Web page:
Archive for May, 2007

Blink Once for Yes

Wednesday, May 30th, 2007

One of the memes that clergy like to propagate is that God sends us her message, puts it out there in signs and portents, and it is up to us to correctly interpret it. I asked God why she did that.

There’s another old saying, “if looks could kill…” God gave me the sort of look that you’d describe that way, but thankfully, it came up somewhat short of actually doing so, though clearly if she had wanted to…

Anyway, what she told me when she calmed down a little bit is that if she wants to give us a message she’s perfectly capable of doing it directly and she wishes people would stop trying to interpret random crap as if she were in some kind of coma and blinking at us in badly formed Morse code.

Memorialize This

Monday, May 28th, 2007

So in the U.S. today is Memorial Day. A day to remember and honor those soldiers who have died fighting in war, serving their country whether it was right or wrong. Bearing this in mind I couldn’t help but think of the song “Praise the Lord and Pass the Ammunition.” To a certain extent, this song comes out of the expectation that God takes sides in wars. Here in the U.S. it’s widely touted that God is on our side every time we go to war. Now last October (in Choosing Sides), God told me that he never takes sides in war.
Today I asked him how that applied to the fallen soldiers. If he doesn’t take sides, where does that leave them?

He said that you can look at it like a parent. You’re driving down the highway of life and you’ve got three kids in the back seat. The smallest of the three is sitting in the middle happily reading a book when the two older kids start poking at each other and goading each other, eventually escalating into a full on fight. The poor kid stuck in the middle has to get into the fight too, whether he wants to or not, but even though he’s punching and elbowing as much as the other two it’s not his fault. Eventually, you can get them settled back down, without having to turn the car right around, but it takes a while for you to get your sanity back and really relax again.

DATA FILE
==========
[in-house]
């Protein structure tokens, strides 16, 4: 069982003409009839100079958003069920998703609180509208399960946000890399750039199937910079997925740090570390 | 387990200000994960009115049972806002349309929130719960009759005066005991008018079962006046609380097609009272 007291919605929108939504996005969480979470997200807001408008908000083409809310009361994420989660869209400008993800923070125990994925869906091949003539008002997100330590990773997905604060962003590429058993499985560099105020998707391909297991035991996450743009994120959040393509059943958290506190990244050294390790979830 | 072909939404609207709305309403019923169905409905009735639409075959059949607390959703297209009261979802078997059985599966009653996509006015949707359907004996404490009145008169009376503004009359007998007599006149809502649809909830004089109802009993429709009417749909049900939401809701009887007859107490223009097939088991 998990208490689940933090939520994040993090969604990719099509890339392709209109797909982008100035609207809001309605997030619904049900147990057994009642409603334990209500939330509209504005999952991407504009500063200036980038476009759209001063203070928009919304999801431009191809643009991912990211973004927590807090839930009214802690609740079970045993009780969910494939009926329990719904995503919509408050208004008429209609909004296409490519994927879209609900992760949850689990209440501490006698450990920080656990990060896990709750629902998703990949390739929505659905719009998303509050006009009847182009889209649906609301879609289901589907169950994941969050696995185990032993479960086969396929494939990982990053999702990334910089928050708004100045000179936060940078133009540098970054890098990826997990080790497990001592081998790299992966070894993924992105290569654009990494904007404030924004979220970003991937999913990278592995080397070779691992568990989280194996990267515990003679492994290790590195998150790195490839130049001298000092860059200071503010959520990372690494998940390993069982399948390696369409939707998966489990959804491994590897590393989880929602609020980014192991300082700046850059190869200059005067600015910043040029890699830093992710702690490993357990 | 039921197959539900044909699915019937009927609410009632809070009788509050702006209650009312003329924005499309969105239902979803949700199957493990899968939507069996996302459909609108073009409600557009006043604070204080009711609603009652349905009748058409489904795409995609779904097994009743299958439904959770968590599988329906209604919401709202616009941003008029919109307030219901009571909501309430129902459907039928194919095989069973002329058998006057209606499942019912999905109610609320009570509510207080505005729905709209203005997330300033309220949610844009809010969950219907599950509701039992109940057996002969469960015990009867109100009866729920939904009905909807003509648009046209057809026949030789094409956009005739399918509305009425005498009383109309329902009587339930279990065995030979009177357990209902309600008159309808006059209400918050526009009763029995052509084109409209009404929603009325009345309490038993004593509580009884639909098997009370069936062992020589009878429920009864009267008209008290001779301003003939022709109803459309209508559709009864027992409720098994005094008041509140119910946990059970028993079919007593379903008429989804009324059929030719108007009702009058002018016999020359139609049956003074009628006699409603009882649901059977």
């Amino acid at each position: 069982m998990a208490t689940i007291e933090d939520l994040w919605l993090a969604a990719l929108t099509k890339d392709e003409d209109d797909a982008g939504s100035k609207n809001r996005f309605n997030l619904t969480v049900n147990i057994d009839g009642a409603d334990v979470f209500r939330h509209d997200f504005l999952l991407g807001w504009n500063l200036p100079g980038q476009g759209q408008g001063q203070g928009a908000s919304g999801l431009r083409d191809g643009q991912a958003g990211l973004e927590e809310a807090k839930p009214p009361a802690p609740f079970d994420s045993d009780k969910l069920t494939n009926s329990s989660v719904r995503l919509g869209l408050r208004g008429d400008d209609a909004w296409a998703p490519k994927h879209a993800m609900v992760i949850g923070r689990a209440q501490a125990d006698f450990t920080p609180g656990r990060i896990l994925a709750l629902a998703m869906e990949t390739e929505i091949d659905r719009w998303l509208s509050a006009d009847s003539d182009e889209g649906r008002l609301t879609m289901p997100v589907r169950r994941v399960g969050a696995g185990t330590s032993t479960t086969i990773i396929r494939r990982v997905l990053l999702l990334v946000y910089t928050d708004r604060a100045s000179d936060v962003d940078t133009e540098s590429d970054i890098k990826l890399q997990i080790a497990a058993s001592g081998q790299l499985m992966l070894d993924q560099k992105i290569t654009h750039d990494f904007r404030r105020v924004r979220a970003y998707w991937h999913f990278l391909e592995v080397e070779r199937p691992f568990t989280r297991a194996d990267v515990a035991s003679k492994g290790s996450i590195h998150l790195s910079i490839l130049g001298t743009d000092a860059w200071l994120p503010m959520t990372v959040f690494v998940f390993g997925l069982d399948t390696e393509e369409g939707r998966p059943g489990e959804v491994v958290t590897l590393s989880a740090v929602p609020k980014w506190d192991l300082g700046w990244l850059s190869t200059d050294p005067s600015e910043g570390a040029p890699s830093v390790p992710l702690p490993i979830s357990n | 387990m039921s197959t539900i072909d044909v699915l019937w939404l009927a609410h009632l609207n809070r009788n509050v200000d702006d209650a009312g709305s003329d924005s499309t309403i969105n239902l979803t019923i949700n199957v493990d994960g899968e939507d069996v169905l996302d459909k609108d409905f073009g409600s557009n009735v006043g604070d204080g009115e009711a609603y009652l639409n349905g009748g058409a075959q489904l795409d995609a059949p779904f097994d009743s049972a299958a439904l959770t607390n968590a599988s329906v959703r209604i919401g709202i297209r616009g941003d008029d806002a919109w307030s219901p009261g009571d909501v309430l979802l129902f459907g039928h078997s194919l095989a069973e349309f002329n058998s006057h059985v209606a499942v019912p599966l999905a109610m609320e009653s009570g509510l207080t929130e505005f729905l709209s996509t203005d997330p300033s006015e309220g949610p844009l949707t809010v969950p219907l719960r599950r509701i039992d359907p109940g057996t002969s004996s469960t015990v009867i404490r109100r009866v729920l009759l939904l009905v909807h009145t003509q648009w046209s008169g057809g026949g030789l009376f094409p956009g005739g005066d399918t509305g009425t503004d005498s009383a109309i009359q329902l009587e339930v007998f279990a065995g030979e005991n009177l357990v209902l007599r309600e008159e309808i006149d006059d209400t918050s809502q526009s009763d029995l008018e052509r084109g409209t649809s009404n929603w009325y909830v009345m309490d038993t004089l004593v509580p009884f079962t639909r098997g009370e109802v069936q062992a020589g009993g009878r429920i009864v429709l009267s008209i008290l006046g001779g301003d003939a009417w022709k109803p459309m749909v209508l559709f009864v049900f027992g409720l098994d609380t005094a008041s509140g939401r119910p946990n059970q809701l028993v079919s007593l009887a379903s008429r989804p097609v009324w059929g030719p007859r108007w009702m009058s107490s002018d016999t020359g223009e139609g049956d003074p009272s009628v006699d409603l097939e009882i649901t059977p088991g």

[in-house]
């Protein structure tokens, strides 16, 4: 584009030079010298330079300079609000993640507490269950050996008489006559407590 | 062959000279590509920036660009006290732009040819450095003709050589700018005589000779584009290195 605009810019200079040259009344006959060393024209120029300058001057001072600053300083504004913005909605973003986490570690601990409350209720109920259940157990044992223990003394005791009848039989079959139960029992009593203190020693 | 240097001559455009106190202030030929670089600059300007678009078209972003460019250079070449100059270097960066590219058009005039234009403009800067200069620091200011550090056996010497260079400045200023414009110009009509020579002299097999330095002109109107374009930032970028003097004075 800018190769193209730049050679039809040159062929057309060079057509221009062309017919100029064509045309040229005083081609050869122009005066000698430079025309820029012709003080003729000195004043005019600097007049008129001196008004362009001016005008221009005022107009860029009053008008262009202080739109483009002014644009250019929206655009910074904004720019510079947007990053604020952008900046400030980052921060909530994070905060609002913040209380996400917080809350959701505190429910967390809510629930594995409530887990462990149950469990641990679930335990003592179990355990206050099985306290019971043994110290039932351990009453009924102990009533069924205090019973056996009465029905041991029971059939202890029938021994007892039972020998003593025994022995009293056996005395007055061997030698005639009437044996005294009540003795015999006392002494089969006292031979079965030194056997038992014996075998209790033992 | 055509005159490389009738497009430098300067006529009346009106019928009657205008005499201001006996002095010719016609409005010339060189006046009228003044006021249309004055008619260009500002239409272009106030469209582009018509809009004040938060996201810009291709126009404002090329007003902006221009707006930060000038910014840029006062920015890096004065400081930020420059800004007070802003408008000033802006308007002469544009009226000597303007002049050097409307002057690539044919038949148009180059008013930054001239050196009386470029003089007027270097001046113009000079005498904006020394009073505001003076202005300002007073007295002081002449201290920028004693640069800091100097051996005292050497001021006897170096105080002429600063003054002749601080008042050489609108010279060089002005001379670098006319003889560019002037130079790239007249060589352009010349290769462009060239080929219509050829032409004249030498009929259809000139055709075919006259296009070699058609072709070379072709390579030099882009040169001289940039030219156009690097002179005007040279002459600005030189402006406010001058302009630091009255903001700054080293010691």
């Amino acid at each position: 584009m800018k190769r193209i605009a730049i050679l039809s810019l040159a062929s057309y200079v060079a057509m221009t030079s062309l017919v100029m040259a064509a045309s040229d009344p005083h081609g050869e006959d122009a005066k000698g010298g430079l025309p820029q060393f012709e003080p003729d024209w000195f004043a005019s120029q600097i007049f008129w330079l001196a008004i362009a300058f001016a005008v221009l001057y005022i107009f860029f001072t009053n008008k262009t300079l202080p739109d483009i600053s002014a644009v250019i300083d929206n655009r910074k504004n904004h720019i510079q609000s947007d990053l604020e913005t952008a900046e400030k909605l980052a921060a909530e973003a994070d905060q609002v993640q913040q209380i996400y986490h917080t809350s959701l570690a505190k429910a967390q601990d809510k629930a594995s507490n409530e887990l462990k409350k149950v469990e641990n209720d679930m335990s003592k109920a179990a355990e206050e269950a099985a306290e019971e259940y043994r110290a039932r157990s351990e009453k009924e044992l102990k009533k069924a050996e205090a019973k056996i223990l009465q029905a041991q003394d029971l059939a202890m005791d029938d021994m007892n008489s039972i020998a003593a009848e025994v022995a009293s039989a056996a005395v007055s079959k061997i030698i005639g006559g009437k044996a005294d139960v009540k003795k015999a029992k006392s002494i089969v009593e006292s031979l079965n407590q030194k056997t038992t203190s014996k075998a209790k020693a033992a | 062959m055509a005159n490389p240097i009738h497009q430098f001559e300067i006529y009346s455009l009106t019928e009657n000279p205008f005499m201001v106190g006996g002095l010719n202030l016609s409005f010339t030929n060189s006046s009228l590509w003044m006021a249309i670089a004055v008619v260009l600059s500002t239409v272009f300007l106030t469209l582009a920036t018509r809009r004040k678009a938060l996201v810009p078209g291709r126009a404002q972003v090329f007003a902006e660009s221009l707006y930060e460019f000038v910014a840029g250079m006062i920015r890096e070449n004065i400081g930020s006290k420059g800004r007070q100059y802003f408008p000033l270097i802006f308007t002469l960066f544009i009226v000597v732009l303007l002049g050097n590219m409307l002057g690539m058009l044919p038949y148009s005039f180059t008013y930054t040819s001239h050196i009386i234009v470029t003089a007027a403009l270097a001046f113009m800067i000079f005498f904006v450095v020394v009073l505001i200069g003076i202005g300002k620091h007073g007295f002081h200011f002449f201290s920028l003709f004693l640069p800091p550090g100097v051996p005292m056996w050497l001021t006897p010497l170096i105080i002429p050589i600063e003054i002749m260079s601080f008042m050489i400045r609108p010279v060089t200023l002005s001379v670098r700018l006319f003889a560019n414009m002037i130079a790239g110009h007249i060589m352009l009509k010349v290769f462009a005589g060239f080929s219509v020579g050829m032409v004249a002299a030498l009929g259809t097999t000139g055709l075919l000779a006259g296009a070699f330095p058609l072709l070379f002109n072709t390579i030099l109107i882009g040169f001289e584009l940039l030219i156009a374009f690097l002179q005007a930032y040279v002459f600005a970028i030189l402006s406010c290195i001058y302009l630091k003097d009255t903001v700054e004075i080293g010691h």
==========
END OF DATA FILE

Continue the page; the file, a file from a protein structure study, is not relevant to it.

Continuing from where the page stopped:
So when you stop to get something to eat, you give the kids a stern lecture about how to behave in restaurants. And then the kid in the middle, he’s the only one that gets to have dessert.

A Better Approach

Friday, May 25th, 2007

Talking with God today, I started asking questions about the differences in his attitude from the Old Testament to the New. The Old Testament God is a God of anger and wrath. He visits plagues upon the Egyptians. He destroyed Sodom and Gomorrah. And he engaged in many other outbursts of a less than gentle nature. The New Testament is, of course, about the life of Jesus Christ, who is both the son of God and an aspect of God, and is famous for saying such things as “whosoever shall smite thee on thy right cheek, turn to him the other also.”

Was it just that Jesus was the part of God that is gentle and kind, or did God change, or at least change his approach?

He told me it was simply he had learned that many people respond better to the carrot than to the stick. They react quicker to the stick but more sincerely to the carrot. He pointed out to me that torture will get a confession out of a prisoner in fairly short order as they seek to make the pain stop, but that the confession is more likely to be false than true.

So what it came down to was that he decided it was more important to have people be good for the right reason than to have more people be good.

Or, to quote a famous song, “Be good for goodness’ sake.”

Two Timing

Wednesday, May 23rd, 2007

There were two deaths in the last week or so that mattered to those of us here at unscriptured. The first was Reverend Jerry Falwell. The second was the mother of our tech guy, Fang. They were both pompous blowhards that used religion to guide their lives but beyond that they didn’t have a whole lot in common.